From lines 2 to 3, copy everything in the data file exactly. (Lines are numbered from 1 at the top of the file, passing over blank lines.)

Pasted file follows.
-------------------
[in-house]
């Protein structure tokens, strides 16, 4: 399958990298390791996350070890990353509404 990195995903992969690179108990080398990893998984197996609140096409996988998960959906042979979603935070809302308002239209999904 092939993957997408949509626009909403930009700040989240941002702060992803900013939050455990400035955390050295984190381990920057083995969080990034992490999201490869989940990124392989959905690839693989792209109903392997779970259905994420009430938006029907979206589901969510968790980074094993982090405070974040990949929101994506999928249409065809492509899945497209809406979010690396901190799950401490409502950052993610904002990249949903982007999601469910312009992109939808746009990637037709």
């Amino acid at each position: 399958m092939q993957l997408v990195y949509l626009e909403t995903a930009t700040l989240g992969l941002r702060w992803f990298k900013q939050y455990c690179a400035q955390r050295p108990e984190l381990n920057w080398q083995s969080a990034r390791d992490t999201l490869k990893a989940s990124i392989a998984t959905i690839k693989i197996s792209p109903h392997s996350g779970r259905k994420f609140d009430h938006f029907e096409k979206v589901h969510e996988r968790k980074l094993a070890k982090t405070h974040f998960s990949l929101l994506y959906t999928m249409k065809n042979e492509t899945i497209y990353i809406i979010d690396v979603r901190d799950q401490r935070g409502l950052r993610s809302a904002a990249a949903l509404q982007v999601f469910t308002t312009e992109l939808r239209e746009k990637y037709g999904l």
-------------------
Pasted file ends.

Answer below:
């Protein structure tokens, strides 16, 4: 399958990298390791996350070890990353509404 990195995903992969690179108990080398990893998984197996609140096409996988998960959906042979979603935070809302308002239209999904 092939993957997408949509626009909403930009700040989240941002702060992803900013939050455990400035955390050295984190381990920057083995969080990034992490999201490869989940990124392989959905690839693989792209109903392997779970259905994420009430938006029907979206589901969510968790980074094993982090405070974040990949929101994506999928249409065809492509899945497209809406979010690396901190799950401490409502950052993610904002990249949903982007999601469910312009992109939808746009990637037709």
């Amino acid at each position: 399958m092939q993957l997408v990195y949509l626009e909403t995903a930009t700040l989240g992969l941002r702060w992803f990298k900013q939050y455990c690179a400035q955390r050295p108990e984190l381990n920057w080398q083995s969080a990034r390791d992490t999201l490869k990893a989940s990124i392989a998984t959905i690839k693989i197996s792209p109903h392997s996350g779970r259905k994420f609140d009430h938006f029907e096409k979206v589901h969510e996988r968790k980074l094993a070890k982090t405070h974040f998960s990949l929101l994506y959906t999928m249409k065809n042979e492509t899945i497209y990353i809406i979010d690396v979603r901190d799950q401490r935070g409502l950052r993610s809302a904002a990249a949903l509404q982007v999601f469910t308002t312009e992109l939808r239209e746009k990637y037709g999904l």